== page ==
Monday, October 24th, 2011
SPI Leaders at White House for Free Trade Agreements Signing; Obama Acknowledges Plastics Industry in His Address
Bill Carteaux, president of SPI: The Plastics Industry Trade Association, and Jon Kurrle, SPI’s VP for government and industry affairs, were members of a group of business leaders addressed by President Barack Obama directly following the President’s signing of Free Trade Agreements (FTA) with South Korea, Colombia, and Panama. The SPI presence at the White House on October 21, 2011 was well deserved, and it should not have been a surprise when Obama mentioned “plastic manufacturers” in his remarks to the group.
Carteaux said prior to the signing that he was honored to be invited to the White House to celebrate the three Free Trade Agreements because, “SPI’s advocacy team [headed up by Kurrle] aided by our dedicated members, worked countless hours and made, literally, hundreds of Capitol Hill visits in support of these agreements.”
I was invited to take part in four of those visits during SPI’s recent Fall Board Conference. On the afternoon of the Conference’s first day, October 5, 2011, SPI members met with many House and Senate members and their staffers, the sessions pre-arranged by Kurrle’s team at SPI. We were well briefed by the SPI team before the meetings so that we all could advocate for the plastic industry’s key issues, one of them being passage of the Free Trade Agreements.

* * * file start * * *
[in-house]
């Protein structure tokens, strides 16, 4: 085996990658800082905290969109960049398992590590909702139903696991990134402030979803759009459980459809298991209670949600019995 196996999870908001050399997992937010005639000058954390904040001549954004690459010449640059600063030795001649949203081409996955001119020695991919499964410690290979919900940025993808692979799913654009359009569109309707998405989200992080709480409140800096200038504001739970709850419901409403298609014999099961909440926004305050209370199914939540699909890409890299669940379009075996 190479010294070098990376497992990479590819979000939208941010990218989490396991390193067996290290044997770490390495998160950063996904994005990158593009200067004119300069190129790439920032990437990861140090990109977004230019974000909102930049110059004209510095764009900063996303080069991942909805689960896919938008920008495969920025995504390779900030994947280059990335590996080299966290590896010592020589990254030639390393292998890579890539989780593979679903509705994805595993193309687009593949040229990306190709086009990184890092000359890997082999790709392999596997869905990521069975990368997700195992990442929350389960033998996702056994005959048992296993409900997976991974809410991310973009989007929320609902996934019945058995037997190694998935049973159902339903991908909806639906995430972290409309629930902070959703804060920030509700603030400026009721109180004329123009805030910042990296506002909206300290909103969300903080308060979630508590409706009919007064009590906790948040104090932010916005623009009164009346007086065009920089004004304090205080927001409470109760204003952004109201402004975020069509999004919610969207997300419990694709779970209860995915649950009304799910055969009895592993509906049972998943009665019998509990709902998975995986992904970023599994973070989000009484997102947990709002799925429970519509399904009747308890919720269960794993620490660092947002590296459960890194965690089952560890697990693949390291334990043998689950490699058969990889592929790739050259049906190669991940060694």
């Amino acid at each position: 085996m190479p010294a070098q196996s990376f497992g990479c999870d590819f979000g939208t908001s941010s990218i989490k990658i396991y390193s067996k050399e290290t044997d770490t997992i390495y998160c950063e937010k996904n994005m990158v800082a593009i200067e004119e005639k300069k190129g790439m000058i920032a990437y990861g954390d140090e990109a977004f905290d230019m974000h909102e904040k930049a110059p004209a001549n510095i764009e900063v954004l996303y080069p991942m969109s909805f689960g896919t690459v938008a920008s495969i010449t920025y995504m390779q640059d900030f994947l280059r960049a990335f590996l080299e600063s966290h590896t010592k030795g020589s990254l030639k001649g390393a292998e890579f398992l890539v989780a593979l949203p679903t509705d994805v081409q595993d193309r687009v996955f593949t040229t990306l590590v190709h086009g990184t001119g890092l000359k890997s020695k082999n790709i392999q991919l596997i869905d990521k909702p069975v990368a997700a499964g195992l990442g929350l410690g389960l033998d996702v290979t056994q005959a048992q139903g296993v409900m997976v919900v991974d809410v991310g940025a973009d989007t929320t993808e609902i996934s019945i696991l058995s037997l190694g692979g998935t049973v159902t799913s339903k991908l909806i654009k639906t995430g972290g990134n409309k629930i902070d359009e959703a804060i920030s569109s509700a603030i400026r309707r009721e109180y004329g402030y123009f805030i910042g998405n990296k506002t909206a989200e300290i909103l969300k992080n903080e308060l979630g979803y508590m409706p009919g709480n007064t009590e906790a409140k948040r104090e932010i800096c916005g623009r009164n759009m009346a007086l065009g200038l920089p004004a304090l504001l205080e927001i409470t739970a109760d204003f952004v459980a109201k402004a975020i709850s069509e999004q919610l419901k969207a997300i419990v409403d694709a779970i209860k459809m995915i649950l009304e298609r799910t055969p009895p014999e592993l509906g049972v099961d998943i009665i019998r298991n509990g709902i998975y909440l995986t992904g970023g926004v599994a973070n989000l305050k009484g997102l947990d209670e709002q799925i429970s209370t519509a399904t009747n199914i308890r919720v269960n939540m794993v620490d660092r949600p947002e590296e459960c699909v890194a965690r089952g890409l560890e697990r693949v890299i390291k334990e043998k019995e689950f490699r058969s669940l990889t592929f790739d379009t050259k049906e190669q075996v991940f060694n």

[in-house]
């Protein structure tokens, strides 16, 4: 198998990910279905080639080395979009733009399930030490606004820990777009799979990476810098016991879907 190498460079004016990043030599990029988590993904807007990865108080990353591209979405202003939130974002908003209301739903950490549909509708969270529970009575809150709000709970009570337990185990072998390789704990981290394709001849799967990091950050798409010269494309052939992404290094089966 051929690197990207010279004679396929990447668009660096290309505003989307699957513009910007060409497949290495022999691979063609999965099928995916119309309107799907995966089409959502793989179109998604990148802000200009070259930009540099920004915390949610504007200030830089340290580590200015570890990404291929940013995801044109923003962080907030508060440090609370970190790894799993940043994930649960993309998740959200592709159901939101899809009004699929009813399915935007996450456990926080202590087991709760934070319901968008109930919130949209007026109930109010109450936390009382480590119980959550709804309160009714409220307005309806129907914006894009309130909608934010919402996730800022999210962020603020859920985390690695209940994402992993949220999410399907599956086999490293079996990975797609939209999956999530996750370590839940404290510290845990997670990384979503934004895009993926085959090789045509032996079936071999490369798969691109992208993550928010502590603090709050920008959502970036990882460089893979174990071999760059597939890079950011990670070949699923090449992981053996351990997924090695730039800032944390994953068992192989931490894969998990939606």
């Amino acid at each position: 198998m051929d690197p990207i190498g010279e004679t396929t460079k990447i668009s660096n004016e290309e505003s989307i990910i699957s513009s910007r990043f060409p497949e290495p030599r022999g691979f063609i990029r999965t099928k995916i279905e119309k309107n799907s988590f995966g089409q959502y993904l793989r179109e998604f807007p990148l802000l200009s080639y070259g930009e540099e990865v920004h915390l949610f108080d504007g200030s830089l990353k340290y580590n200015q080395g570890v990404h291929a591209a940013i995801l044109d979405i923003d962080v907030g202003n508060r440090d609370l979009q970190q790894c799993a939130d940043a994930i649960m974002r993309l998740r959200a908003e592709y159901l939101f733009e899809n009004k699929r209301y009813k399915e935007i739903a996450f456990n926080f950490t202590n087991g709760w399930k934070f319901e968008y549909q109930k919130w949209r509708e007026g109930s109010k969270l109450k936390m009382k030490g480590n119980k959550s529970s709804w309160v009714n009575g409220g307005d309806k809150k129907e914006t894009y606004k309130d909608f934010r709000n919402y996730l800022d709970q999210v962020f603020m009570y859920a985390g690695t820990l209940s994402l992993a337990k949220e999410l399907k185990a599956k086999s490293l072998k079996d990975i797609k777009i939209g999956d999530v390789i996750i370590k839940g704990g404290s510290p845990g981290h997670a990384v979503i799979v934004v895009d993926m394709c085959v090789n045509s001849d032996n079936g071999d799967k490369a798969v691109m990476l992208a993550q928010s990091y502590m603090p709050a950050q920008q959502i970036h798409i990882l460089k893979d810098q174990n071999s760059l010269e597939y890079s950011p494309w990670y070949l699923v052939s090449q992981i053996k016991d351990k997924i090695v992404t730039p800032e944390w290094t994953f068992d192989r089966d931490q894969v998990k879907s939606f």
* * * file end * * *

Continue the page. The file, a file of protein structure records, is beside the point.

Two weeks later, the FTAs with Panama, Colombia, and South Korea were signed, and that is what advocacy is all about. Speaking privately with several SPI members during the conference, and hearing others during the meetings with House members, the message was clear from them: The FTAs are good for their businesses.
Does anyone in America think the USA does not need more exports? If you do think actually balancing our balance of trade, or at least coming close to balancing it, is not vital to our economy, it’s beyond my range of understanding.
And speaking of exports, South Korea is currently the 10th largest export market for U.S. plastics, with resin-related exports to that country jumping 44% since 2000. Colombia is the 16th largest export market for U.S. plastics, and since 2000 U.S. plastics exports to that country have
increased by 163%. SPI noted that although Panama is not currently a top market for the U.S. plastics industry, it has shown tremendous growth potential. Since 2000, plastics exports to Panama have jumped by 107%. SPI members at the Fall Board Conference were very positive about the FTAs.
I’m not sure all SPI members realize just how much is being done by the Association in the way of public policy and advocacy. In my short time with SPI I’ve been seeing a high level of ongoing activity — hourly, daily, weekly — at a high level of professionalism. Example: I and the many other SPI members and staff going to meet members of Congress each were given personalized info packets prepared by Kurrle’s team. They contained our scheduled meetings, background info on the issues, information about the official we were meeting, and more. Clearly, a lot of hard work went into preparing those kits, and an excellent job it was.
SPI pursues a significant number of significant policy issues concurrently. To appreciate the range of public policy issues SPI works with look here. When you do, if you’re an SPI member, please think about getting involved. If I can talk to members of Congress on behalf of the plastics industry, so can you. FYI, they listened; they asked good questions; and if passing the FTAs is any indication, they took action on your behalf. Thanks to SPI’s work, even the President gave us a shout-out. And if you’re in the U.S. plastics industry but not an SPI member, the door is open and you are welcome.